Richard Cory

Only available on StudyMode
  • Download(s) : 91
  • Published : May 28, 2013
Open Document
Text Preview
Running Head: Richard Cory

Richard Cory

Richard Cory, a poem written by Edward Arlington Robinson describes a man who is rich, educated, famous within the town, outgoing and friendly but ultimately he turns out to be a sad person who kills himself. The poem, Richard Cory despite its simplicity is very emotionally powerful. Irony, simplicity, and perfect rhyme depict the theme of the poem. The old adage “don’t judge a book by its cover.” rings true after reading this poem for sure. Richard Cory represents all the traits of a man who appears to have everything which demands admiration. We the readers come to realize that we never really knew Richard Cory at all. Therefore, don’t judge by appearance; you can think one thing about a person based off what they show you on the surface, but never really understand what’s going on inside their head. This poem left me confused which is the same emotion I felt when I learned about a friend who died the same way. I envied this friend because she seemed to also have everything. She was married to a great guy, had two beautiful young daughters, a beautiful home, money, and she was absolutely beautiful. On the outside she seemed to want for nothing. One day I received a phone call at work that my friend committed suicide. Angie, like Cory put a bullet through her head. One may be educated, have riches, fame, may be outgoing and friendly therefore, appearing to have everything but may be lacking something in their life that could create a state of mind allowing for tragic consequence such as suicide. The poem is about a rich man that commits suicide, and the thoughts of the people in town that watch him in his everyday life. I believe Robinson is communicating that outward appearances are not always what they seem, and that money does not always make a person happy. Why does everyone want to be like someone else? It is human nature to want to be admired and honored. This is not right, though. Each and every...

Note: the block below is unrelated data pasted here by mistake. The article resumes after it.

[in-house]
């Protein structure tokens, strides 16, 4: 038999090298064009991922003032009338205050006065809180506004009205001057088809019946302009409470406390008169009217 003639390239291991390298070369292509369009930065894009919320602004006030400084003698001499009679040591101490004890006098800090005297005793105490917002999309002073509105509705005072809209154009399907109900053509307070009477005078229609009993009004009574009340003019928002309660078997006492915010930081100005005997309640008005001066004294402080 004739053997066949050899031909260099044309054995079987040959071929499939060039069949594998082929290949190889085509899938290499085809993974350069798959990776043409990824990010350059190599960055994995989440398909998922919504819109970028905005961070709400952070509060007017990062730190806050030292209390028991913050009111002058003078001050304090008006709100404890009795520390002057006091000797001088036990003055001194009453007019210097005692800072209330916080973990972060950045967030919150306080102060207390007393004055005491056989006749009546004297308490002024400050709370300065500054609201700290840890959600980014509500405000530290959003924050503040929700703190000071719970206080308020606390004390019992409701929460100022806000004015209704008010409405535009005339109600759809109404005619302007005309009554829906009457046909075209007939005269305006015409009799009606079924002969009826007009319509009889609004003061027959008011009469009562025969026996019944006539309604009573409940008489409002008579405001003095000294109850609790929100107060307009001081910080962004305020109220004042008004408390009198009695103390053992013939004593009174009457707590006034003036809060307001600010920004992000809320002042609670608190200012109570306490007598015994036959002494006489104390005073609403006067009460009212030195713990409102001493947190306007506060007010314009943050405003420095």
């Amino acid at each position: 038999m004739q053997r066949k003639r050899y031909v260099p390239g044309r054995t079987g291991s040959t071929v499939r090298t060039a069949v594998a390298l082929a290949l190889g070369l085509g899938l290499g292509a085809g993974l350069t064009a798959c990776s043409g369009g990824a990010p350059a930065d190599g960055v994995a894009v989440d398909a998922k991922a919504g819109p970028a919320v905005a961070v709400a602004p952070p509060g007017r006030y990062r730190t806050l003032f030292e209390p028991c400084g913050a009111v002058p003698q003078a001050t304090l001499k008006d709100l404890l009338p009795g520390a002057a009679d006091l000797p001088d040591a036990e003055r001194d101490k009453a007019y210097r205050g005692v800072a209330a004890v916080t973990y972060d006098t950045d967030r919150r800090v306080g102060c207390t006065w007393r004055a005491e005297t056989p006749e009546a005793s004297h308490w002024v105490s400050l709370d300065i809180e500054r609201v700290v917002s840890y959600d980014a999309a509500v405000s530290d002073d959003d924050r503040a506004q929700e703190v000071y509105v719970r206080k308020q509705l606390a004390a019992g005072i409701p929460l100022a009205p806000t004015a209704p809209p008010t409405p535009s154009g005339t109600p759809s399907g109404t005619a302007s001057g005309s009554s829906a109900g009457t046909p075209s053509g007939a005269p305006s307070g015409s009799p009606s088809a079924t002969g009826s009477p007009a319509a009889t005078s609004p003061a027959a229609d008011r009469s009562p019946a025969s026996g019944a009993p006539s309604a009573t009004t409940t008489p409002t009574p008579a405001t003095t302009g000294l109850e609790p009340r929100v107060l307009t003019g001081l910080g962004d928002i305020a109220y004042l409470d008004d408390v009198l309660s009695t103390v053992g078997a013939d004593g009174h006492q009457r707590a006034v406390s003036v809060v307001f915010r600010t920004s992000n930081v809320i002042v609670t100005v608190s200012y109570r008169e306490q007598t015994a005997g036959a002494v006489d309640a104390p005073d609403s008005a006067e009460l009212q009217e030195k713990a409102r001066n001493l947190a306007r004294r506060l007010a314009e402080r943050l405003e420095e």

tracking img